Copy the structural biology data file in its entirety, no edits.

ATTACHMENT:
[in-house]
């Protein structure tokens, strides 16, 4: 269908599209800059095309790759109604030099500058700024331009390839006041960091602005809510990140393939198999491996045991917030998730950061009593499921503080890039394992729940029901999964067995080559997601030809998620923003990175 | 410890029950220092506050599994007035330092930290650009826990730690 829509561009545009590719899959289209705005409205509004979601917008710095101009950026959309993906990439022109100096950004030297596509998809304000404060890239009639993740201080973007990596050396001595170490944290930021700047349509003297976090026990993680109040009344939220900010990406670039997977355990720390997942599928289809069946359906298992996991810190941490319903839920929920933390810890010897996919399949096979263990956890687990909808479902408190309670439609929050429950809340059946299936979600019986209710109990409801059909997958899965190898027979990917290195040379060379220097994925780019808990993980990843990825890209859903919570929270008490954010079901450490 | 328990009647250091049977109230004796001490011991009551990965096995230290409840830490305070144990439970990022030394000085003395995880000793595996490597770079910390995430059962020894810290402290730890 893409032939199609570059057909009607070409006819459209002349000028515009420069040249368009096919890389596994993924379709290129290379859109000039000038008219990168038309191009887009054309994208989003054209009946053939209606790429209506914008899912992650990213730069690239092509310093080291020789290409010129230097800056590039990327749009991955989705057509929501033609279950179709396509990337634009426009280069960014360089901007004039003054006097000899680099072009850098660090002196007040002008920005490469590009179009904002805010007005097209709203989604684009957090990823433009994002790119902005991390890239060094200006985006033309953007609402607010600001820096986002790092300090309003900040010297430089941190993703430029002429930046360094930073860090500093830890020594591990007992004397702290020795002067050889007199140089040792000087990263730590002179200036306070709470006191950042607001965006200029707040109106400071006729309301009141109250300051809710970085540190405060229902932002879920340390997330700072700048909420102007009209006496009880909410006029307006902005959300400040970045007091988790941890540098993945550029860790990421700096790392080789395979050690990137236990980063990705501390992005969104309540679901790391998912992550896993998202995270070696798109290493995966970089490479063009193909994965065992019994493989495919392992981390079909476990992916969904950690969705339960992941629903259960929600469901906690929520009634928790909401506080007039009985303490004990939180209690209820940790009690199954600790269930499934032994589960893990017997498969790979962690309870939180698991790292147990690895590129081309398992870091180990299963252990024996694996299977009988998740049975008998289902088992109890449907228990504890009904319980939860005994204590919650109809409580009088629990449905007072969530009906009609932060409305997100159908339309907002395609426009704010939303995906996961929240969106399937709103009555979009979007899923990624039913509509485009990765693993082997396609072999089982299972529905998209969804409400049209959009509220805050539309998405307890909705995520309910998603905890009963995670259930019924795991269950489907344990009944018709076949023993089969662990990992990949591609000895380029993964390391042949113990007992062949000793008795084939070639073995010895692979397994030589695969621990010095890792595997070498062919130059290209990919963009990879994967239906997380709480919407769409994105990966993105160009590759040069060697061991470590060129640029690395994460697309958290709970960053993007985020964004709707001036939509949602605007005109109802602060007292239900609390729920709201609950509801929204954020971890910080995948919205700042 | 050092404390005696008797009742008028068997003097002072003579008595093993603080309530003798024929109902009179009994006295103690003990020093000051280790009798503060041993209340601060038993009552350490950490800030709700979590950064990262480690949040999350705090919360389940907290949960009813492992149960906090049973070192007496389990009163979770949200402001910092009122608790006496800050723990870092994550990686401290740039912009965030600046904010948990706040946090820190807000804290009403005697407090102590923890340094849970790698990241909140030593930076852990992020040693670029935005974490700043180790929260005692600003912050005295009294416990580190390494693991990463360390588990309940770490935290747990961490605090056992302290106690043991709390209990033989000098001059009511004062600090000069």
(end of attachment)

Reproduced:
[in-house]
């Protein structure tokens, strides 16, 4: 269908599209800059095309790759109604030099500058700024331009390839006041960091602005809510990140393939198999491996045991917030998730950061009593499921503080890039394992729940029901999964067995080559997601030809998620923003990175 | 410890029950220092506050599994007035330092930290650009826990730690 829509561009545009590719899959289209705005409205509004979601917008710095101009950026959309993906990439022109100096950004030297596509998809304000404060890239009639993740201080973007990596050396001595170490944290930021700047349509003297976090026990993680109040009344939220900010990406670039997977355990720390997942599928289809069946359906298992996991810190941490319903839920929920933390810890010897996919399949096979263990956890687990909808479902408190309670439609929050429950809340059946299936979600019986209710109990409801059909997958899965190898027979990917290195040379060379220097994925780019808990993980990843990825890209859903919570929270008490954010079901450490 | 328990009647250091049977109230004796001490011991009551990965096995230290409840830490305070144990439970990022030394000085003395995880000793595996490597770079910390995430059962020894810290402290730890 893409032939199609570059057909009607070409006819459209002349000028515009420069040249368009096919890389596994993924379709290129290379859109000039000038008219990168038309191009887009054309994208989003054209009946053939209606790429209506914008899912992650990213730069690239092509310093080291020789290409010129230097800056590039990327749009991955989705057509929501033609279950179709396509990337634009426009280069960014360089901007004039003054006097000899680099072009850098660090002196007040002008920005490469590009179009904002805010007005097209709203989604684009957090990823433009994002790119902005991390890239060094200006985006033309953007609402607010600001820096986002790092300090309003900040010297430089941190993703430029002429930046360094930073860090500093830890020594591990007992004397702290020795002067050889007199140089040792000087990263730590002179200036306070709470006191950042607001965006200029707040109106400071006729309301009141109250300051809710970085540190405060229902932002879920340390997330700072700048909420102007009209006496009880909410006029307006902005959300400040970045007091988790941890540098993945550029860790990421700096790392080789395979050690990137236990980063990705501390992005969104309540679901790391998912992550896993998202995270070696798109290493995966970089490479063009193909994965065992019994493989495919392992981390079909476990992916969904950690969705339960992941629903259960929600469901906690929520009634928790909401506080007039009985303490004990939180209690209820940790009690199954600790269930499934032994589960893990017997498969790979962690309870939180698991790292147990690895590129081309398992870091180990299963252990024996694996299977009988998740049975008998289902088992109890449907228990504890009904319980939860005994204590919650109809409580009088629990449905007072969530009906009609932060409305997100159908339309907002395609426009704010939303995906996961929240969106399937709103009555979009979007899923990624039913509509485009990765693993082997396609072999089982299972529905998209969804409400049209959009509220805050539309998405307890909705995520309910998603905890009963995670259930019924795991269950489907344990009944018709076949023993089969662990990992990949591609000895380029993964390391042949113990007992062949000793008795084939070639073995010895692979397994030589695969621990010095890792595997070498062919130059290209990919963009990879994967239906997380709480919407769409994105990966993105160009590759040069060697061991470590060129640029690395994460697309958290709970960053993007985020964004709707001036939509949602605007005109109802602060007292239900609390729920709201609950509801929204954020971890910080995948919205700042 | 050092404390005696008797009742008028068997003097002072003579008595093993603080309530003798024929109902009179009994006295103690003990020093000051280790009798503060041993209340601060038993009552350490950490800030709700979590950064990262480690949040999350705090919360389940907290949960009813492992149960906090049973070192007496389990009163979770949200402001910092009122608790006496800050723990870092994550990686401290740039912009965030600046904010948990706040946090820190807000804290009403005697407090102590923890340094849970790698990241909140030593930076852990992020040693670029935005974490700043180790929260005692600003912050005295009294416990580190390494693991990463360390588990309940770490935290747990961490605090056992302290106690043991709390209990033989000098001059009511004062600090000069």